“FOR decades, scientific research has shown that annual physical exams — and many of the screening tests that routinely accompany them — are in many ways pointless or (worse) dangerous, because they can lead to unneeded procedures.”
Thus spake Elizabeth Rosenthal of the New York Times earlier this year. With all the talk of prevention being cheaper than treatment, we need to take a serious look at what constitutes rational preventive care.
Personally, I have no idea what to do about PSA tests. The U.S. Preventive Services Task Force, a nongovernmental panel of independent experts in prevention and evidence-based medicine, says that we shouldn’t run these tests routinely. My doctor thinks otherwise. How many peer-reviewed papers do I have to read to make the right decision?
Answer: There is no right answer. The doctor makes his conclusions based on clinical experience and scientific evidence. The Task Force looks at large populations of men. Can I live with the odds? What if I’m am outlier? Should the insurance company (meaning all of us, now) have to pay for a test?
The Big Questions: Will prevention result in improved wellbeing, and Is our push for prevention going to lead to higher costs or lower?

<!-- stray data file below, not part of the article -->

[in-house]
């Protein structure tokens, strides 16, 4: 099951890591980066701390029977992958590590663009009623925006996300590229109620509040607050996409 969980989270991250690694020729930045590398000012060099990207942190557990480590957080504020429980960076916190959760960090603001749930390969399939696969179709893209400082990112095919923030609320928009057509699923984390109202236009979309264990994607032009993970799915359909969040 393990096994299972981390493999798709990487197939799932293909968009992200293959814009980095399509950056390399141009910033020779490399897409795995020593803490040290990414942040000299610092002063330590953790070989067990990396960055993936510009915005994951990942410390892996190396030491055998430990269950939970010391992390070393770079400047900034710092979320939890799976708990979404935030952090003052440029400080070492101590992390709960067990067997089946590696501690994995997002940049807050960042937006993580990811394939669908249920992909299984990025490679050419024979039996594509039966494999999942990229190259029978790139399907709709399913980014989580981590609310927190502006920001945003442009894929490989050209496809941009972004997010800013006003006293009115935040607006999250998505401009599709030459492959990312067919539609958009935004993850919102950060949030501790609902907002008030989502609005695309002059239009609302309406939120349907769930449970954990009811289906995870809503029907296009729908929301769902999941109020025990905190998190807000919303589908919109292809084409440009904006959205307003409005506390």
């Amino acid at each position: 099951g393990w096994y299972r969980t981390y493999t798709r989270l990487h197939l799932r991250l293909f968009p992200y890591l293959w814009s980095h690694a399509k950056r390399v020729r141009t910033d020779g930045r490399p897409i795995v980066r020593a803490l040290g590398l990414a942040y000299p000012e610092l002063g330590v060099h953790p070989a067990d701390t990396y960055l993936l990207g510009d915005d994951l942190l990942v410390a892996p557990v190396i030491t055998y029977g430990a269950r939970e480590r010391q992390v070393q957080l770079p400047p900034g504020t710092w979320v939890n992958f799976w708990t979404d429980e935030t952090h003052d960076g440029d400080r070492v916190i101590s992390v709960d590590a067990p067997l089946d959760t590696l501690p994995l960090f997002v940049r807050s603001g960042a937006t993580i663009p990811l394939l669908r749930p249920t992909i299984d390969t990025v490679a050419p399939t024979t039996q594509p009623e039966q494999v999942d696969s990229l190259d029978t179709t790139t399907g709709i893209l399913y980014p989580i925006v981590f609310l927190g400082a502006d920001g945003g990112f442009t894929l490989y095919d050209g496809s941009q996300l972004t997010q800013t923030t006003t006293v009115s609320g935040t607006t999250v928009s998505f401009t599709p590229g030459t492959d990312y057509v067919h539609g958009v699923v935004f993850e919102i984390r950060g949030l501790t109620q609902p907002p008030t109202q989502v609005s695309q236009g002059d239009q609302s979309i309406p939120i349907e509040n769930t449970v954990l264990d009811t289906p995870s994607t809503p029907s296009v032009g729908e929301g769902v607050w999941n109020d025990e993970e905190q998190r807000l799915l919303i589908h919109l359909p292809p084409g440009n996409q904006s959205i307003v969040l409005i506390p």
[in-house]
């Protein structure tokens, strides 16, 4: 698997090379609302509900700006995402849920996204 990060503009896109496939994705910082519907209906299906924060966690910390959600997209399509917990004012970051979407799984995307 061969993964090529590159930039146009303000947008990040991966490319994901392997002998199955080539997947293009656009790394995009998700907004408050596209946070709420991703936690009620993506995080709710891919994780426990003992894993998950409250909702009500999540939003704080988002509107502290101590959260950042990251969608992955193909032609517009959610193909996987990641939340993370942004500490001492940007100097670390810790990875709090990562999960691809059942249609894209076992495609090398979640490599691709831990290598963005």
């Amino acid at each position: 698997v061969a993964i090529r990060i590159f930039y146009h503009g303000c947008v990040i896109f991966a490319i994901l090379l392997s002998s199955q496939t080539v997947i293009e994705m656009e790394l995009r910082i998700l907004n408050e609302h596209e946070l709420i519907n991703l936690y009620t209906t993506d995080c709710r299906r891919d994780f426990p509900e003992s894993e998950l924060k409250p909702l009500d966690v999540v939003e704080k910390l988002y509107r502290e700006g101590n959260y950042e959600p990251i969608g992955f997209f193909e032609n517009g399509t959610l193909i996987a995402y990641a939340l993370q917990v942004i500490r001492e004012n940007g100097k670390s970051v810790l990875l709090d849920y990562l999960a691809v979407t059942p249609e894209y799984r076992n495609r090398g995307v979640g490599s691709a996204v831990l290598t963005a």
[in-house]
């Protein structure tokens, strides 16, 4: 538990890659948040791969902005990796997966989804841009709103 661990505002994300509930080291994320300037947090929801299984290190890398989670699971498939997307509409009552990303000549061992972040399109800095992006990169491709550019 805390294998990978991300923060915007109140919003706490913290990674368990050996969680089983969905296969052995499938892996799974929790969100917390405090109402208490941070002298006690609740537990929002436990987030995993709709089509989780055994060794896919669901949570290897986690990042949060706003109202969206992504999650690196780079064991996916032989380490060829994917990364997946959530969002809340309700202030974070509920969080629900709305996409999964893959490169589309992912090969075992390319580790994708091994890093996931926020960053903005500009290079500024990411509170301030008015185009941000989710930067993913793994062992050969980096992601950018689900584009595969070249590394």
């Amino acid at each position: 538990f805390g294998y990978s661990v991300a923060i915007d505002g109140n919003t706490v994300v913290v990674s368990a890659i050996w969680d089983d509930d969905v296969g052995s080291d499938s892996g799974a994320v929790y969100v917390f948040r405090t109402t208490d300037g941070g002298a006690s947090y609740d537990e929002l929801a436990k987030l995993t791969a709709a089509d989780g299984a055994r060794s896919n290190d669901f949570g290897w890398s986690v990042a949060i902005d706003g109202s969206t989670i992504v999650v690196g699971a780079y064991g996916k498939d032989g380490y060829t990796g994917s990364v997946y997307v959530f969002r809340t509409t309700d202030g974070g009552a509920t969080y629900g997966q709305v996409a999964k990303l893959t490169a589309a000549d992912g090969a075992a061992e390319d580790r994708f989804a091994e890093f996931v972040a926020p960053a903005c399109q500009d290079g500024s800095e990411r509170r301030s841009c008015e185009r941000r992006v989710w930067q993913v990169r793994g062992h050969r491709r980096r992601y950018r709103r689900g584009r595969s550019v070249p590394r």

Something to wonder as you sit in the exam, freezing in nothing but that hospital gown, waiting for the EKG patches to get glued to your chest, or the annual Pap smear, or the ol’ prostatic palpation.
(from the New Yorker Rejection Collection)
Current guidelines recommend that women should have a Pap test every 3 years beginning at age 21. These guidelines further recommend that women ages 30 to 65 should have HPV and Pap cotesting every 5 years or a Pap test alone every 3 years. Women with certain risk factors may need to have more frequent screening or to continue screening beyond age 65.
–From the National Cancer Institute Website